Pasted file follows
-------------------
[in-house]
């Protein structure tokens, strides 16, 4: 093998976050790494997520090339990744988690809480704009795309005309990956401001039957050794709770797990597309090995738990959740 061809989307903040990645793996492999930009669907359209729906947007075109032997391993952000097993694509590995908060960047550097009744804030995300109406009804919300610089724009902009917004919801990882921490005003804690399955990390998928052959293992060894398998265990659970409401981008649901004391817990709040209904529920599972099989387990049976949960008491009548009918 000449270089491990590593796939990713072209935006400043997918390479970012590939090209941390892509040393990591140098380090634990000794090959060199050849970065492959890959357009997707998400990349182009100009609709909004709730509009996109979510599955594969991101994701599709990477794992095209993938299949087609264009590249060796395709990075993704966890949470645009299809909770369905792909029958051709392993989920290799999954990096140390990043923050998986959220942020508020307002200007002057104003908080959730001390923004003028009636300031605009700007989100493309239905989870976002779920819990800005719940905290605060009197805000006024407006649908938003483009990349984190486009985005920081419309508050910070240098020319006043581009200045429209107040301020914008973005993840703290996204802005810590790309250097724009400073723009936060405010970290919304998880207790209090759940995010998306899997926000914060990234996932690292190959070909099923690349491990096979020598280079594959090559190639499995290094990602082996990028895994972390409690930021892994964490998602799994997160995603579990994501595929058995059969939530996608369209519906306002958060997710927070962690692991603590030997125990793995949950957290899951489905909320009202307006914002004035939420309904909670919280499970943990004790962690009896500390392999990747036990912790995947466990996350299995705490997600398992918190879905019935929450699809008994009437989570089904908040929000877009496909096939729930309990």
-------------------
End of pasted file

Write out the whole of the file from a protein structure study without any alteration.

[in-house]
């Protein structure tokens, strides 16, 4: 093998976050790494997520090339990744988690809480704009795309005309990956401001039957050794709770797990597309090995738990959740 061809989307903040990645793996492999930009669907359209729906947007075109032997391993952000097993694509590995908060960047550097009744804030995300109406009804919300610089724009902009917004919801990882921490005003804690399955990390998928052959293992060894398998265990659970409401981008649901004391817990709040209904529920599972099989387990049976949960008491009548009918 000449270089491990590593796939990713072209935006400043997918390479970012590939090209941390892509040393990591140098380090634990000794090959060199050849970065492959890959357009997707998400990349182009100009609709909004709730509009996109979510599955594969991101994701599709990477794992095209993938299949087609264009590249060796395709990075993704966890949470645009299809909770369905792909029958051709392993989920290799999954990096140390990043923050998986959220942020508020307002200007002057104003908080959730001390923004003028009636300031605009700007989100493309239905989870976002779920819990800005719940905290605060009197805000006024407006649908938003483009990349984190486009985005920081419309508050910070240098020319006043581009200045429209107040301020914008973005993840703290996204802005810590790309250097724009400073723009936060405010970290919304998880207790209090759940995010998306899997926000914060990234996932690292190959070909099923690349491990096979020598280079594959090559190639499995290094990602082996990028895994972390409690930021892994964490998602799994997160995603579990994501595929058995059969939530996608369209519906306002958060997710927070962690692991603590030997125990793995949950957290899951489905909320009202307006914002004035939420309904909670919280499970943990004790962690009896500390392999990747036990912790995947466990996350299995705490997600398992918190879905019935929450699809008994009437989570089904908040929000877009496909096939729930309990």